The correct size according to the number of players
Do not be fooled: pitch sizes make a huge difference. Especially if you train in a small place ...
Moving to a bigger pitch can be a nightmare on a match day. After all, you will need to run more and make more passes to get to the opposing goal.
Whether you’re laying your own football pitch or looking for one to play on, here are the FA recommended pitch sizes for 5-a-side, 7-a-side, and 11-a-side football. By the way, Last, but not least, that wooden thing at each end of the pitch they call the goal. Think you know how big it is?
It's eight feet high (2.44m) and eight yards wide (7.32m)
5-a-side football pitches can vary in size, but the recommended dimensions are
40 x 30 yards (36.5m x 27.5m).
The penalty area, formed of semi-circles at either end of the pitch, must be 6.5 yards (6m) from the centre of the goal line regardless of the pitch size.
You can play five-a-side with or without centre circle or even half-way line pitch markings. The recommended goal size for 5-a-side is 3 yards (3.66m) wide.
7-a-side pitch dimensions can also vary, but the recommended size is 60 x 40 yards
(55 x 36.5m).
Unlike 5-a-side, 7-a-side pitches have rectangular penalty areas, which are 18 yards (16.5m) wide and 10 yards (9m) from the goal line. The centre circle is optional. Penalty arcs, or as they’re more commonly known, Ds, are also optional and are positioned at the edge of the penalty area with the curve facing away from goal. The penalty spot should always be 8 yards from the goal line.
According to FA regulations, this should fall between 100-130 yards (90-120m) long and 50-100 yards (45-90m) wide.
The penalty area should measure 18 yards away from the centre of the goal line and the penalty spot should be 12 yards from goal, no matter the overall size of the pitch.
Something not present on either the 5-a-side or 7-a-side pitch markings are corner arcs, which should form a 1 yard radius away from each corner of an 11-a-side pitch.
Most of us football enthusiasts know everything there is about football but, when it comes to football boots, we have absolutely no idea what to look for and what factors might affect our decision. There is absolutely no doubt that the right football boots make for a more comfortable and better performance on the field so do not make your decision without the information you need to make the right choice.
First off you need to be familiar with the fact that different positions have different boots designed for them. Companies spend millions every year researching and developing boots purpose designed for different tasks.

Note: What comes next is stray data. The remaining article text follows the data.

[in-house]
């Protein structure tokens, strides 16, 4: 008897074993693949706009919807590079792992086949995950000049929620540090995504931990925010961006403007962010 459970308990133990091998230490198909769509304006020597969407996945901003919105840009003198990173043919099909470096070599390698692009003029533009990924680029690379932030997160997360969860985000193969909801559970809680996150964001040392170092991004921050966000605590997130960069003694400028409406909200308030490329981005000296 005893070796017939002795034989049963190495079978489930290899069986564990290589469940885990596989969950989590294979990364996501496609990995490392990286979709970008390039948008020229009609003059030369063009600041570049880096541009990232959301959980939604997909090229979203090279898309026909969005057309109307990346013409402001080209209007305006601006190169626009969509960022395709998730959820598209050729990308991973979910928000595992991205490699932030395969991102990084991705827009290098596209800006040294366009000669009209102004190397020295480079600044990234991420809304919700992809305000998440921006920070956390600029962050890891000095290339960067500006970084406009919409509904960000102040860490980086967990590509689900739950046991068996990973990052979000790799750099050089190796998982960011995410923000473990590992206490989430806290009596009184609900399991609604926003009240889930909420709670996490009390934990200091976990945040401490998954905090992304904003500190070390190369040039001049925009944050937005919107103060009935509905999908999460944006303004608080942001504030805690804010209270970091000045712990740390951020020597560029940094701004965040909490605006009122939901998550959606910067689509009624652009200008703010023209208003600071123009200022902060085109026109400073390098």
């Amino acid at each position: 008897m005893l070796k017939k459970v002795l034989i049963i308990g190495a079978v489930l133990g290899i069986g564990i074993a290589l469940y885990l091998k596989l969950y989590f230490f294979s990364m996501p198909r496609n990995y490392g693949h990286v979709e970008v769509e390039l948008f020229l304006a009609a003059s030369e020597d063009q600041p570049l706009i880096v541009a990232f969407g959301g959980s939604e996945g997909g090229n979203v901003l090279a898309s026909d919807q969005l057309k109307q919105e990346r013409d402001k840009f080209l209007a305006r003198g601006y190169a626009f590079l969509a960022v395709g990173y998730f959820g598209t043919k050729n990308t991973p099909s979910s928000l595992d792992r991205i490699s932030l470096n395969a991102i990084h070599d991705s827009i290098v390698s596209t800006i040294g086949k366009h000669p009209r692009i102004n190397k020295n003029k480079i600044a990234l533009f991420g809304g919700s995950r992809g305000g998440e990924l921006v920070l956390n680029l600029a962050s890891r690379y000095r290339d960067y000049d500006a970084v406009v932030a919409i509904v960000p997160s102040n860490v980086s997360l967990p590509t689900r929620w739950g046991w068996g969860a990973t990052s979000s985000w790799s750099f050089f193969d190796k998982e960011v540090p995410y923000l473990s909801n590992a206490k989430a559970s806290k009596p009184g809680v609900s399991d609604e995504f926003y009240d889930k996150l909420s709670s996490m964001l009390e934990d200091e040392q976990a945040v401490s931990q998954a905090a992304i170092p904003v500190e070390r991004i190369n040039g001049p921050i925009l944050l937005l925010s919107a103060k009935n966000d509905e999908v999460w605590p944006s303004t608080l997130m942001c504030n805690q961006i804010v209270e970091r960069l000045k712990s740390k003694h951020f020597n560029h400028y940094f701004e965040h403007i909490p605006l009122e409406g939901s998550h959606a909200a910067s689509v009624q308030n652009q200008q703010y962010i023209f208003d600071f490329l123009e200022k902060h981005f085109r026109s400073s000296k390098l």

You cannot use a screwdriver to hammer a nail so why does the same not apply to football boots? The answer is it does. Football boots have design features which allow the user to perform better depending on what position and role they play in the team. For example, a winger must need a boot which is lightweight and grip allowing for sharp movements and being able to beat players which means they can sacrifice protection and rigidity.
This means the boots a winger would ideally wear would not be suited for a defender who has to get stuck into challenges and needs boots that provide extra support and safety along with more rigidity. You can find a summary in the Table below.
Moreover, you need to know what ground you are going to be using the boots on. Football companies design boots sole’s for different playing conditions..
The time has come to make that bold step into the unknown and pick a pair of new boots. No matter what anyone says, the right football boots make a world of difference on the pitch.
(From left to right): Firm Ground (FG), Soft Ground (SG) and Artificial Ground (AG). Now, players have synthetic playing surfaces that actually look like grass – whether it’s ‘long pile’ or ‘rubber crumb’ 2g, 3g or 4G – allowing the ground to ‘take’ a stud and allowing players to wear their match-day boots to training or casual games.
FG Firm Ground. These boots are perfect for harder grass surfaces in the summer months.
SG Soft Ground. Ideal for grass pitches throughout the winter months. Great for wet and muddy conditions.
AG Artificial Ground. The perfect choice for kids that play on artificial turf. Softer studs.
There was once a simpler time when all football boots were made out of leather. ‘Leather Forever’ and all that. But, whilst leather football boots are still popular today, advances in boot technology mean there’s now a range of different upper materials for you to choose from.
Synthetic football boots are all about reducing weight. They offer the comfort of leather within a lightweight construction- and are currently the most popular type of football boot on the market.
The latest evolution in synthetic boot tech, knit football boots offer enhanced control and are designed to feel as though you aren’t even wearing any football boots. This barefoot feel is achieved through an upper made of yarn.